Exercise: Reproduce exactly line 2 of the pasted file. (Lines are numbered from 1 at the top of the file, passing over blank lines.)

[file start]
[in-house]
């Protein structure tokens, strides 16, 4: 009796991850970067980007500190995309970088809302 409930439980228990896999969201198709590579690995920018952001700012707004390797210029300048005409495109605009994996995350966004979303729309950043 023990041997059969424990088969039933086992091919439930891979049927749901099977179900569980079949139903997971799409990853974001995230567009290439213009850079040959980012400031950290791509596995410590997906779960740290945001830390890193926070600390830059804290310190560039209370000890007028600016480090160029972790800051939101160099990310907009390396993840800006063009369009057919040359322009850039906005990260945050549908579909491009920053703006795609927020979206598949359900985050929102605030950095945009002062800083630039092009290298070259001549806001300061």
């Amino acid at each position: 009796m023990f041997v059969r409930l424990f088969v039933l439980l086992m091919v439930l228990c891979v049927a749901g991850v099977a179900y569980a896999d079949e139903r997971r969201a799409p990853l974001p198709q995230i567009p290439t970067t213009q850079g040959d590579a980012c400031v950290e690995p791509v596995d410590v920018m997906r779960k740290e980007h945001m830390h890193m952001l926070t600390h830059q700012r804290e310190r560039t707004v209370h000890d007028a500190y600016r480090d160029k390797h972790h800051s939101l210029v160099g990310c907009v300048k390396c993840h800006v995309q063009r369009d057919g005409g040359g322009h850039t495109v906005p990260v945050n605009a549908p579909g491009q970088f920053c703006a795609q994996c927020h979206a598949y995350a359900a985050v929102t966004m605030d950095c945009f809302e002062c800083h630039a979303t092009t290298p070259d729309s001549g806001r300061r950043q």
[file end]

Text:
């Protein structure tokens, strides 16, 4: 009796991850970067980007500190995309970088809302 409930439980228990896999969201198709590579690995920018952001700012707004390797210029300048005409495109605009994996995350966004979303729309950043 023990041997059969424990088969039933086992091919439930891979049927749901099977179900569980079949139903997971799409990853974001995230567009290439213009850079040959980012400031950290791509596995410590997906779960740290945001830390890193926070600390830059804290310190560039209370000890007028600016480090160029972790800051939101160099990310907009390396993840800006063009369009057919040359322009850039906005990260945050549908579909491009920053703006795609927020979206598949359900985050929102605030950095945009002062800083630039092009290298070259001549806001300061």